Last Monday, in the middle of my sermon writing, I joined our block in hosting a birthday celebration for a 4 year-old boy, whose birthday party at the Children’s Museum was cancelled. When our block heard about it, they decided to decorate the whole street with streamers and balloons and then be ready to stand, each on their own veranda, to sing happy birthday when little Darik passed by on his daily outing with his parents. A musician brought out his string bass and played happy birthday. Another played his djembe. Yet others had made posters on their verandas. We all tried to keep our social distance while decorating and celebrating. Our whole block became alive and received the best antidote for social isolation. It was as much a present for us as it was for Darik.

The root of the word religion is “religare”, meaning to bind. At its very heart, religion of any stripe connects people to one another, bringing an ethic of social responsibility. Rev. John Pentland recently wrote that our current social responsibility honours physical distancing, not social distancing. As we keep our physical distance, our faith calls us to creatively strengthen our social bonds. This pandemic may actually increase social closeness.

We may also be finding a new way to live that is more life-giving for all of Creation. The laboured breath of the earth, itself, is beginning to ease. There are incredible maps of Italy and of China that show how the level of nitrogen dioxide has reduced significantly since the shutdown of factories. You can see the maps on a link in the notes on the website below the video.[1]

What would happen if, after this pandemic is over, we could globally collaborate on climate change as quickly and passionately as we have around COVID-19? Will we be a changed people? Will we welcome Ruach, the Holy Breath of God to sweep through our midst and bring healing not only to our bodies, but also to our spirits and to the earth, itself?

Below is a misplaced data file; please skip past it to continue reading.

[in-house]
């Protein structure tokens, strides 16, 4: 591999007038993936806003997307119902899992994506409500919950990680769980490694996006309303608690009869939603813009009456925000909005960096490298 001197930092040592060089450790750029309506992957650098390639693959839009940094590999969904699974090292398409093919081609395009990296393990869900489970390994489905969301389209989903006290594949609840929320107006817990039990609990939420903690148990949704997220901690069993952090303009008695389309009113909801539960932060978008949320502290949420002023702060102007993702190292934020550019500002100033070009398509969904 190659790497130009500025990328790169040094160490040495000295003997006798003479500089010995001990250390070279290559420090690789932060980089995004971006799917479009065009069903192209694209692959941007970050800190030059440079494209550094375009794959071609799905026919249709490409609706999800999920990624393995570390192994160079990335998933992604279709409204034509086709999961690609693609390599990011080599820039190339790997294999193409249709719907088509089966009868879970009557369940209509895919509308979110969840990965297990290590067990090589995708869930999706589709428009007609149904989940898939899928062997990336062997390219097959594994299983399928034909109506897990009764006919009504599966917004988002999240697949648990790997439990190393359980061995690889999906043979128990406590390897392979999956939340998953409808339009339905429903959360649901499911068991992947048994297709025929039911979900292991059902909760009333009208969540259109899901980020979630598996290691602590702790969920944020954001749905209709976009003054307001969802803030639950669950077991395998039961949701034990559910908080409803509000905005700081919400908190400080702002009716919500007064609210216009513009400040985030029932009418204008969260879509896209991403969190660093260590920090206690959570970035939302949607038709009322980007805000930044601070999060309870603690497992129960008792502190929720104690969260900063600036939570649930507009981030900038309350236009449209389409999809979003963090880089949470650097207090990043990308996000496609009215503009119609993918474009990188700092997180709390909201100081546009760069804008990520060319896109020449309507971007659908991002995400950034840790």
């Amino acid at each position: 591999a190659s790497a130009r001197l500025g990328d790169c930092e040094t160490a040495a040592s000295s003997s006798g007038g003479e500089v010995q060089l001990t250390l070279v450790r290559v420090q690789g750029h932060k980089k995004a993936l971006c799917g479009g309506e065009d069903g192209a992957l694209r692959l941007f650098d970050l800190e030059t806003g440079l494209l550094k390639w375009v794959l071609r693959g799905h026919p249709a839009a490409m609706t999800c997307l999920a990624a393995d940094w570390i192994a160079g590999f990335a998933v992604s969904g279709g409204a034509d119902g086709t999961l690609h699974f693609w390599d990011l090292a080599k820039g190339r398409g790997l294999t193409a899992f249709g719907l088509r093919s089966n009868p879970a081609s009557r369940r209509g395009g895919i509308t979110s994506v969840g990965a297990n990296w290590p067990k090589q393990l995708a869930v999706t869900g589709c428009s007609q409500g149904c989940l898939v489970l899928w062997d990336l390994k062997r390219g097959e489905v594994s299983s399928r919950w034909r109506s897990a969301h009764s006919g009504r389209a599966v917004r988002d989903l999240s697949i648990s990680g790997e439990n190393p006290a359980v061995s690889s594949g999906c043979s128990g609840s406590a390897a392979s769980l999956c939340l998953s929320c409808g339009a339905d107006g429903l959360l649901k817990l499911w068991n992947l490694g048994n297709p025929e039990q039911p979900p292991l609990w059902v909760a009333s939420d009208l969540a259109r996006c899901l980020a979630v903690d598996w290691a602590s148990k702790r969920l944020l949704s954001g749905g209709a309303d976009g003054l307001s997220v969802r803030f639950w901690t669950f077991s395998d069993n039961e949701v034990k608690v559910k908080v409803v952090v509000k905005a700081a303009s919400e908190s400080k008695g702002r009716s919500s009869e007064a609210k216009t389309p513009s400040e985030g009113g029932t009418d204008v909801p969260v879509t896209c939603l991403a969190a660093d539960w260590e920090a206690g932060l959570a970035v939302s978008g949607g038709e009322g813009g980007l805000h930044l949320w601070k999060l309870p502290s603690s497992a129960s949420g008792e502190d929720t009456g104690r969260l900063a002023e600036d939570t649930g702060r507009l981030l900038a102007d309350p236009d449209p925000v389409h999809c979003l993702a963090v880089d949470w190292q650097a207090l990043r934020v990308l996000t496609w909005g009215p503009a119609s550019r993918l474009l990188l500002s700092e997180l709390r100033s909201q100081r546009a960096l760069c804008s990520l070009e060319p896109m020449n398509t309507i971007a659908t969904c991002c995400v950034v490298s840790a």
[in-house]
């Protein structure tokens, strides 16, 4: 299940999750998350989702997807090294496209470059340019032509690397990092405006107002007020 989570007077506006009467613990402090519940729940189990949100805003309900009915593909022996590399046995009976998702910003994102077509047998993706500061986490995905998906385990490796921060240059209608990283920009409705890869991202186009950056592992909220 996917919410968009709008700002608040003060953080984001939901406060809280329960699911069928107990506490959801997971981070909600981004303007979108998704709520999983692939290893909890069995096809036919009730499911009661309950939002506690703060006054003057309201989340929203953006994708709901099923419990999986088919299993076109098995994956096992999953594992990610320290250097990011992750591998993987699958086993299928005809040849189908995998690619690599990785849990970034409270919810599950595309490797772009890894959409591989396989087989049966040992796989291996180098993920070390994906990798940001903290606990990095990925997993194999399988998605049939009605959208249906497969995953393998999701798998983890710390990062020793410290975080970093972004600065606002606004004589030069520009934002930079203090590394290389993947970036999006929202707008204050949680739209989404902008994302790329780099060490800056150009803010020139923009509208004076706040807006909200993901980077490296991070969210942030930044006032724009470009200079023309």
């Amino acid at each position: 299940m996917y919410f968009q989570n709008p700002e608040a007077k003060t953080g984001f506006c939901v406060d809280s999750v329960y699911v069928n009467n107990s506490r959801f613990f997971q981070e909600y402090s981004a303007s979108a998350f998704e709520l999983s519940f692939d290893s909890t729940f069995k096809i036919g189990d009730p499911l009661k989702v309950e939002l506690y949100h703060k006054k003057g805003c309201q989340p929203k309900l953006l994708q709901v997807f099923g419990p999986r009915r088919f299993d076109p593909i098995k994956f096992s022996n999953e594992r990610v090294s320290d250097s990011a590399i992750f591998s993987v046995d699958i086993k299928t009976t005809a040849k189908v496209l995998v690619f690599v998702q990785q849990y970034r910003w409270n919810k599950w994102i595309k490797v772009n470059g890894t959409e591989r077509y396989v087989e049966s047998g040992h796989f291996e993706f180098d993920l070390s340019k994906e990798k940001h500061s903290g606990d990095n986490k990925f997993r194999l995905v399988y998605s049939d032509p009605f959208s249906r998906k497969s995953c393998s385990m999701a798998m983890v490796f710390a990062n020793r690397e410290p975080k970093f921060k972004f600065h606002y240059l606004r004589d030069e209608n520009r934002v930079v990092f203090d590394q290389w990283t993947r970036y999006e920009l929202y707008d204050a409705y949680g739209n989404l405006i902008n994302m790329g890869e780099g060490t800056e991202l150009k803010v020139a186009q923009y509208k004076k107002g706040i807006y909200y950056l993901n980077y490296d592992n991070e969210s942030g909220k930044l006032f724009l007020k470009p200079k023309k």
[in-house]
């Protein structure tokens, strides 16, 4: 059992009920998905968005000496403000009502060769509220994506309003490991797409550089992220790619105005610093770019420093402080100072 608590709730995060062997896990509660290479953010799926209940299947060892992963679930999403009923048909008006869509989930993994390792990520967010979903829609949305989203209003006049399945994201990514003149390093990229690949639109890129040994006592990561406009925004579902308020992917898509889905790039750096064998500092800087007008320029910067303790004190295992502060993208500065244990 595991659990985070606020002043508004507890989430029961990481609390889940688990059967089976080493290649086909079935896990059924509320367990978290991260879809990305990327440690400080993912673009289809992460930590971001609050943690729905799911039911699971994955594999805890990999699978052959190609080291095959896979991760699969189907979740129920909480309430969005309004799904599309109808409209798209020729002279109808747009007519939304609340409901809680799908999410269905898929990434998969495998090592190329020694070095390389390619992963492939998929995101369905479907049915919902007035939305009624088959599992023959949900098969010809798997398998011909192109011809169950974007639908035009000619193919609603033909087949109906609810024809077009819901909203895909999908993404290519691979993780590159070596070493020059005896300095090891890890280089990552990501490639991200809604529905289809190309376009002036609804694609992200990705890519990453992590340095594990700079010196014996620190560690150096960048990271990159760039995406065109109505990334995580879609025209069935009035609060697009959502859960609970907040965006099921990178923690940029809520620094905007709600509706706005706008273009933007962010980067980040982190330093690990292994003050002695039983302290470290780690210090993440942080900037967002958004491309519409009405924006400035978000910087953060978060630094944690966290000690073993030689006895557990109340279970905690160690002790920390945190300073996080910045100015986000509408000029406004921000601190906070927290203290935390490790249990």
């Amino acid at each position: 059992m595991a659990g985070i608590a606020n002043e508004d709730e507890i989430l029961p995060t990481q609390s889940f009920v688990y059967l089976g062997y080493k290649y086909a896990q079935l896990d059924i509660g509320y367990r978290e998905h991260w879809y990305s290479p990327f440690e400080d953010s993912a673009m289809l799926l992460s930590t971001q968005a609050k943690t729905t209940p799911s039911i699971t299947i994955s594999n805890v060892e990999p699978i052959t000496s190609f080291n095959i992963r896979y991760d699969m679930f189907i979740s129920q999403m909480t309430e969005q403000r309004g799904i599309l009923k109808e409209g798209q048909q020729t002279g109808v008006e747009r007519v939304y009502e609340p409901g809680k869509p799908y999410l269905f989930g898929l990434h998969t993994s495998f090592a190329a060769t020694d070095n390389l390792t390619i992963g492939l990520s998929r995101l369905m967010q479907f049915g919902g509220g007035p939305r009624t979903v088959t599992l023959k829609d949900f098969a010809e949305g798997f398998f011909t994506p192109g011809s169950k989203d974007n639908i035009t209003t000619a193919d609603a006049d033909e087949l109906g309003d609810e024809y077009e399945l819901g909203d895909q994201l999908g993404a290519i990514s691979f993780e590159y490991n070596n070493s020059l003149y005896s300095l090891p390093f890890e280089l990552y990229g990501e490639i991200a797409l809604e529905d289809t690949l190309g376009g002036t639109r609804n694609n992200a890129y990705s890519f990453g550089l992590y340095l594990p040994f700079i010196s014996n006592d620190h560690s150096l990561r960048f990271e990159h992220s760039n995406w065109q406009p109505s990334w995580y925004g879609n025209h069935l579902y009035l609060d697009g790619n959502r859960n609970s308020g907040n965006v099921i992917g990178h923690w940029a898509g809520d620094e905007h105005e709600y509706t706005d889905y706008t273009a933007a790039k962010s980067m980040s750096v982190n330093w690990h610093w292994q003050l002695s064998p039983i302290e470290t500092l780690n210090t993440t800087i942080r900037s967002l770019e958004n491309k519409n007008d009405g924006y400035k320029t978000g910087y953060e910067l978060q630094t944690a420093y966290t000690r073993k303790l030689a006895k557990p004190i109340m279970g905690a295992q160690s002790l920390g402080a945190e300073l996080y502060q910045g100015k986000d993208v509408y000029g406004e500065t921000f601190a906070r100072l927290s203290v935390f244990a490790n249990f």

I close with a poem that has been circulating on the internet. It is entitled Lockdown, written by a Capuchin Brother Richard Hendrick from Ireland. Ironically, I received it on St. Patrick’s Day.

 

LockDown by Brother Richard

 

Yes there is fear.

Yes there is isolation.

Yes there is panic buying.

Yes there is sickness.

Yes there is even death.

 

But,

They say that in Wuhan after so many years of noise

You can hear the birds again.

They say that after just a few weeks of quiet

The sky is no longer thick with fumes

But blue and grey and clear.

 

They say that in the streets of Assisi

People are singing to each other

across the empty squares,

keeping their windows open

so that those who are alone

may hear the sounds of family around them.

 

They say that a hotel in the West of Ireland

Is offering free meals and delivery to the housebound.

Today a young woman I know

is busy spreading fliers with her number

through the neighbourhood

So that the elders may have someone to call on.

 

Today Churches, Synagogues, Mosques and Temples

are preparing to welcome

and shelter the homeless, the sick, the weary

All over the world people are slowing down and reflecting

All over the world people are looking at their neighbours in a new way

All over the world people are waking up to a new reality

To how big we really are.

To how little control we really have.

To what really matters.

To Love.

 

So we pray and we remember that

Yes there is fear.

But there does not have to be hate.

Yes there is isolation.

But there does not have to be loneliness.

Yes there is panic buying.

But there does not have to be meanness.

 

Yes there is sickness.

But there does not have to be disease of the soul

Yes there is even death.

But there can always be a rebirth of love.

Wake to the choices you make as to how to live now.

Today, breathe.

Listen, behind the factory noises of your panic

The birds are singing again

The sky is clearing,

Spring is coming,

And we are always encompassed by Love.

Open the windows of your soul

And though you may not be able

to touch across the empty square,

Sing.

 

[1] https://www.forbes.com/sites/jeffmcmahon/2020/03/22/video-watch-from-space-as-air-pollution-vanishes-over-china-during-coronavirus-lockdown-then-returns/#3b167ef535f0